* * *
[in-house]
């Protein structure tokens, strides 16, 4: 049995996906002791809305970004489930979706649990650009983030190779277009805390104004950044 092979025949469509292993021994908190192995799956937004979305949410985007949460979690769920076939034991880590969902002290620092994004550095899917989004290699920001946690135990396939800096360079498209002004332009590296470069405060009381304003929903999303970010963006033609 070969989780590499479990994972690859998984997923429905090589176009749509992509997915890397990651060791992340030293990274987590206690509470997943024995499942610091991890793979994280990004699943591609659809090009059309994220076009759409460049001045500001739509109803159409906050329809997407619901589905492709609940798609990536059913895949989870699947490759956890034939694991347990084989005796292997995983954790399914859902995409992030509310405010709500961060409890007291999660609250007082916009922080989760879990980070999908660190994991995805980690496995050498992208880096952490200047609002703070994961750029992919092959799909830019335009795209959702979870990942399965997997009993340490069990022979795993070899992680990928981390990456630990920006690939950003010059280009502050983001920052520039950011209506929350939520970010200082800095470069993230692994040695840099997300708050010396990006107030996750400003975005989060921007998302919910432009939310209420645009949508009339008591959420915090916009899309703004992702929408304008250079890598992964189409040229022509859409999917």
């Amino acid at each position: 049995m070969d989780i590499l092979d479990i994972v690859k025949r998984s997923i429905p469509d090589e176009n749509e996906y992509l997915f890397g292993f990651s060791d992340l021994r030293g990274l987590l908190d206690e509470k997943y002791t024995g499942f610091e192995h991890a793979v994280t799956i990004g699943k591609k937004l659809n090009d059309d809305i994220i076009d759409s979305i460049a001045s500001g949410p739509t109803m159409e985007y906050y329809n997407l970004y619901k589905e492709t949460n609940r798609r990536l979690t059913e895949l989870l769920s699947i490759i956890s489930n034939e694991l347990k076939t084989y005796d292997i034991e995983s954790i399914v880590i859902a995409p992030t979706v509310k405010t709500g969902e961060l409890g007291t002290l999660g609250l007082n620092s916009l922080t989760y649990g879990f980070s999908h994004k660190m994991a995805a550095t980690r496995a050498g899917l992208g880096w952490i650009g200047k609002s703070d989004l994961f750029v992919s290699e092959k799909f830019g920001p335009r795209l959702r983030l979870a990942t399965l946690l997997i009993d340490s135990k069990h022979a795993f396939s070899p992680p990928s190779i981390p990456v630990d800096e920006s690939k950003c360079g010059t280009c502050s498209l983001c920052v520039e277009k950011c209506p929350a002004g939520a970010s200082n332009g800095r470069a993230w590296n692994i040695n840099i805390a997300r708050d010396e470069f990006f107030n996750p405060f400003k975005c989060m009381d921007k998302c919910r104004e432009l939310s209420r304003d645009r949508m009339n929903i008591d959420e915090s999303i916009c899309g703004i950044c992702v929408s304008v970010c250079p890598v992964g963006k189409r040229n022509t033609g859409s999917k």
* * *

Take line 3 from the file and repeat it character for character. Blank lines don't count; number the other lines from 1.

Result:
């Amino acid at each position: 049995m070969d989780i590499l092979d479990i994972v690859k025949r998984s997923i429905p469509d090589e176009n749509e996906y992509l997915f890397g292993f990651s060791d992340l021994r030293g990274l987590l908190d206690e509470k997943y002791t024995g499942f610091e192995h991890a793979v994280t799956i990004g699943k591609k937004l659809n090009d059309d809305i994220i076009d759409s979305i460049a001045s500001g949410p739509t109803m159409e985007y906050y329809n997407l970004y619901k589905e492709t949460n609940r798609r990536l979690t059913e895949l989870l769920s699947i490759i956890s489930n034939e694991l347990k076939t084989y005796d292997i034991e995983s954790i399914v880590i859902a995409p992030t979706v509310k405010t709500g969902e961060l409890g007291t002290l999660g609250l007082n620092s916009l922080t989760y649990g879990f980070s999908h994004k660190m994991a995805a550095t980690r496995a050498g899917l992208g880096w952490i650009g200047k609002s703070d989004l994961f750029v992919s290699e092959k799909f830019g920001p335009r795209l959702r983030l979870a990942t399965l946690l997997i009993d340490s135990k069990h022979a795993f396939s070899p992680p990928s190779i981390p990456v630990d800096e920006s690939k950003c360079g010059t280009c502050s498209l983001c920052v520039e277009k950011c209506p929350a002004g939520a970010s200082n332009g800095r470069a993230w590296n692994i040695n840099i805390a997300r708050d010396e470069f990006f107030n996750p405060f400003k975005c989060m009381d921007k998302c919910r104004e432009l939310s209420r304003d645009r949508m009339n929903i008591d959420e915090s999303i916009c899309g703004i950044c992702v929408s304008v970010c250079p890598v992964g963006k189409r040229n022509t033609g859409s999917k």